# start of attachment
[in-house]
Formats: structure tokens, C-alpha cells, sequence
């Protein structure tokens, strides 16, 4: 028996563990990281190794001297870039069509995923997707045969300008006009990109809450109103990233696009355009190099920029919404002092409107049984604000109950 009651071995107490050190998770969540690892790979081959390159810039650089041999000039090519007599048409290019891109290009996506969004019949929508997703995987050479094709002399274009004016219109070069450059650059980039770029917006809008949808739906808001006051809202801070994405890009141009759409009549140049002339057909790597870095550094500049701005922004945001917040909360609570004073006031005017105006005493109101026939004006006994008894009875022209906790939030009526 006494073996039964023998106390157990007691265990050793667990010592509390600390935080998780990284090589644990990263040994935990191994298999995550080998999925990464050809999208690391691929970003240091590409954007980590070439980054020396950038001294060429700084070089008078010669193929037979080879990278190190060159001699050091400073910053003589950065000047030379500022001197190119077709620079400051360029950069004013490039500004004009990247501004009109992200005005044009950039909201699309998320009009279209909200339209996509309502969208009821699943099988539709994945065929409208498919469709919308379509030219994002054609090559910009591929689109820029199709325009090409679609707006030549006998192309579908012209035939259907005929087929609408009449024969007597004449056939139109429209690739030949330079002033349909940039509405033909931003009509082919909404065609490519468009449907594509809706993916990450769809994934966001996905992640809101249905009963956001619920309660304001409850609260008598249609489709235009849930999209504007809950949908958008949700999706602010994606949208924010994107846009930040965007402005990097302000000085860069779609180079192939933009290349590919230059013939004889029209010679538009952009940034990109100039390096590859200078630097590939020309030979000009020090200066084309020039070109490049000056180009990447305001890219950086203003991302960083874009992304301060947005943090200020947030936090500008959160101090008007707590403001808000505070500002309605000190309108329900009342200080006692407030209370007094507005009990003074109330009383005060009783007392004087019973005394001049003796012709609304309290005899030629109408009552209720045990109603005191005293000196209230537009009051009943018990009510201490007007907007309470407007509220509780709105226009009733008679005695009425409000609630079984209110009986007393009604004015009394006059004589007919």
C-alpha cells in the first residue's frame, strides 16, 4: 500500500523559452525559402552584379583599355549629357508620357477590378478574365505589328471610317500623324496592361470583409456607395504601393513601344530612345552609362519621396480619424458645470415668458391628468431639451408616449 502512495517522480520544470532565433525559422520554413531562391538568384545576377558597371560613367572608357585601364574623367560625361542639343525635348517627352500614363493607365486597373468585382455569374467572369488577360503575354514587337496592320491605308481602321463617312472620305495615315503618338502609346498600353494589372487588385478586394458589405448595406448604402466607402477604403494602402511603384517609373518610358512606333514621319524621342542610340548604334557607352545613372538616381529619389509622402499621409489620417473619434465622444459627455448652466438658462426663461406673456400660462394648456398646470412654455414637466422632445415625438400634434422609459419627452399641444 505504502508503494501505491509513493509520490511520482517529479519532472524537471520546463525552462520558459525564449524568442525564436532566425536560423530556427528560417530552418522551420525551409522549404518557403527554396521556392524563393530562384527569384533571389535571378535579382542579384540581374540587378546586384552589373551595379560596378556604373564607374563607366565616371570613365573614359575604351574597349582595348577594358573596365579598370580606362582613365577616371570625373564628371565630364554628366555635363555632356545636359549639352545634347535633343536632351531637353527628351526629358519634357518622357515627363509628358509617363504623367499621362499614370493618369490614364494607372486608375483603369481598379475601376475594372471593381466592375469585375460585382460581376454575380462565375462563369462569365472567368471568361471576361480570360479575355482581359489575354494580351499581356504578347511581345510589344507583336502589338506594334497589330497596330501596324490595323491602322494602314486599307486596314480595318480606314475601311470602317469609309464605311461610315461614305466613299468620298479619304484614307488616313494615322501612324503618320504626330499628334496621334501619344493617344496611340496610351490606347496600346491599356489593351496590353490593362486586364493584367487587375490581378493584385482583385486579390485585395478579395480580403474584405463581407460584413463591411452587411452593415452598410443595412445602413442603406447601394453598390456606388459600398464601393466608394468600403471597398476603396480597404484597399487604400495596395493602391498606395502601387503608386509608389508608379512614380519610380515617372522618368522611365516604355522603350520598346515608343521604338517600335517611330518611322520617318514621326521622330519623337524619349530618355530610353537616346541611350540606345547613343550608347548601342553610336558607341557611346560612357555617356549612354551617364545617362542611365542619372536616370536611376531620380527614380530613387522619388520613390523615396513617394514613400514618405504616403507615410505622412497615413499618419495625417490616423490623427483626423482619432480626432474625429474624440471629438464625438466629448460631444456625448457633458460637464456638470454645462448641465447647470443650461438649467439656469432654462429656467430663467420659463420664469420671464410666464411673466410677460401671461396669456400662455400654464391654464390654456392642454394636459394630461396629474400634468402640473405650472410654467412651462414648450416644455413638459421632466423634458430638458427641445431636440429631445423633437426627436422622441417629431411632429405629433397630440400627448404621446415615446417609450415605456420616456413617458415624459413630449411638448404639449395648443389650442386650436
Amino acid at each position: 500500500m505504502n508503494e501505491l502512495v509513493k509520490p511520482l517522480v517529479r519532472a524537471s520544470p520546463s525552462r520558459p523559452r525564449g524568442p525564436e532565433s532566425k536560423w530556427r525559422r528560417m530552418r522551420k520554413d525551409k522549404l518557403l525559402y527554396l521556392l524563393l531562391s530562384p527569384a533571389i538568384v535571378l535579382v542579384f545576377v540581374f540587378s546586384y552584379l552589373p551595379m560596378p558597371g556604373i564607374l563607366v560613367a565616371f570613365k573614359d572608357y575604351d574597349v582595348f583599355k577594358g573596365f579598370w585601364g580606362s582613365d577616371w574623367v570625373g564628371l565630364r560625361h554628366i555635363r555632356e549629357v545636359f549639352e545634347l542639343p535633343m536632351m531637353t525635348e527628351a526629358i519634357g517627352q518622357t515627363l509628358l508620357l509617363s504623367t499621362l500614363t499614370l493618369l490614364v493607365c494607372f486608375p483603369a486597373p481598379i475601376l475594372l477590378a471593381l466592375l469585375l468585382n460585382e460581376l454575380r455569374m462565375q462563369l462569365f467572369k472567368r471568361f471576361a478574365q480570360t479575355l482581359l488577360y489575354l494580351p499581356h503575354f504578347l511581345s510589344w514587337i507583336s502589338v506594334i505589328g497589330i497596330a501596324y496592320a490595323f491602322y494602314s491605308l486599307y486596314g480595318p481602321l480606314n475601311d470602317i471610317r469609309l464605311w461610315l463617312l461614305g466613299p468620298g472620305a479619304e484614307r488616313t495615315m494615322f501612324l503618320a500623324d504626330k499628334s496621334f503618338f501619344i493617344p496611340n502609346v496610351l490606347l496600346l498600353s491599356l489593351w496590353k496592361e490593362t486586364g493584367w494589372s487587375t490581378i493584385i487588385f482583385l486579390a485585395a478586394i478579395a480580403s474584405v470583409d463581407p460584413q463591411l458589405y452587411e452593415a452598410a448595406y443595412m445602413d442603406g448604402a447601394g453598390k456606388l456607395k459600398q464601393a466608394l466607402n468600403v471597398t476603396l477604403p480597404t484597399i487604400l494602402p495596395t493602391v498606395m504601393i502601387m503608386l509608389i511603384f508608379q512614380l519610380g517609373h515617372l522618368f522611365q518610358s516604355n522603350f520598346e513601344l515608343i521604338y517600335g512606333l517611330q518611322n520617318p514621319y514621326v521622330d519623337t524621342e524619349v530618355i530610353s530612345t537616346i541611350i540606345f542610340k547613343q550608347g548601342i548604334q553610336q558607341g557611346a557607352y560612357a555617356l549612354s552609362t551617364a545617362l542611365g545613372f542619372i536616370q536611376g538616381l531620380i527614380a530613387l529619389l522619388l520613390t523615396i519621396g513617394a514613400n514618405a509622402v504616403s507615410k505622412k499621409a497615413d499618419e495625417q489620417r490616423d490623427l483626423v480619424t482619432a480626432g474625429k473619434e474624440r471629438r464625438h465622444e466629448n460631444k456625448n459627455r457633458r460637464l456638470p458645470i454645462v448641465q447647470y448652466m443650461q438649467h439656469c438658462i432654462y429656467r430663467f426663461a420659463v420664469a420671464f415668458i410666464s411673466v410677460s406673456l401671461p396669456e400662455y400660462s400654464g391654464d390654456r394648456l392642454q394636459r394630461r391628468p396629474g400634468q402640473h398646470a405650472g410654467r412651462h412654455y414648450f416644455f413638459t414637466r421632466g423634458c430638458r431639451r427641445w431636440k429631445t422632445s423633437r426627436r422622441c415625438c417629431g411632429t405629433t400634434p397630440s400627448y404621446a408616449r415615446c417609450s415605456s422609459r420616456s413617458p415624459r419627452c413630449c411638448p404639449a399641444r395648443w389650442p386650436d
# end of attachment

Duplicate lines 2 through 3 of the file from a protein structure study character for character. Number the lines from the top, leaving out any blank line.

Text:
Formats: structure tokens, C-alpha cells, sequence
């Protein structure tokens, strides 16, 4: 028996563990990281190794001297870039069509995923997707045969300008006009990109809450109103990233696009355009190099920029919404002092409107049984604000109950 009651071995107490050190998770969540690892790979081959390159810039650089041999000039090519007599048409290019891109290009996506969004019949929508997703995987050479094709002399274009004016219109070069450059650059980039770029917006809008949808739906808001006051809202801070994405890009141009759409009549140049002339057909790597870095550094500049701005922004945001917040909360609570004073006031005017105006005493109101026939004006006994008894009875022209906790939030009526 006494073996039964023998106390157990007691265990050793667990010592509390600390935080998780990284090589644990990263040994935990191994298999995550080998999925990464050809999208690391691929970003240091590409954007980590070439980054020396950038001294060429700084070089008078010669193929037979080879990278190190060159001699050091400073910053003589950065000047030379500022001197190119077709620079400051360029950069004013490039500004004009990247501004009109992200005005044009950039909201699309998320009009279209909200339209996509309502969208009821699943099988539709994945065929409208498919469709919308379509030219994002054609090559910009591929689109820029199709325009090409679609707006030549006998192309579908012209035939259907005929087929609408009449024969007597004449056939139109429209690739030949330079002033349909940039509405033909931003009509082919909404065609490519468009449907594509809706993916990450769809994934966001996905992640809101249905009963956001619920309660304001409850609260008598249609489709235009849930999209504007809950949908958008949700999706602010994606949208924010994107846009930040965007402005990097302000000085860069779609180079192939933009290349590919230059013939004889029209010679538009952009940034990109100039390096590859200078630097590939020309030979000009020090200066084309020039070109490049000056180009990447305001890219950086203003991302960083874009992304301060947005943090200020947030936090500008959160101090008007707590403001808000505070500002309605000190309108329900009342200080006692407030209370007094507005009990003074109330009383005060009783007392004087019973005394001049003796012709609304309290005899030629109408009552209720045990109603005191005293000196209230537009009051009943018990009510201490007007907007309470407007509220509780709105226009009733008679005695009425409000609630079984209110009986007393009604004015009394006059004589007919």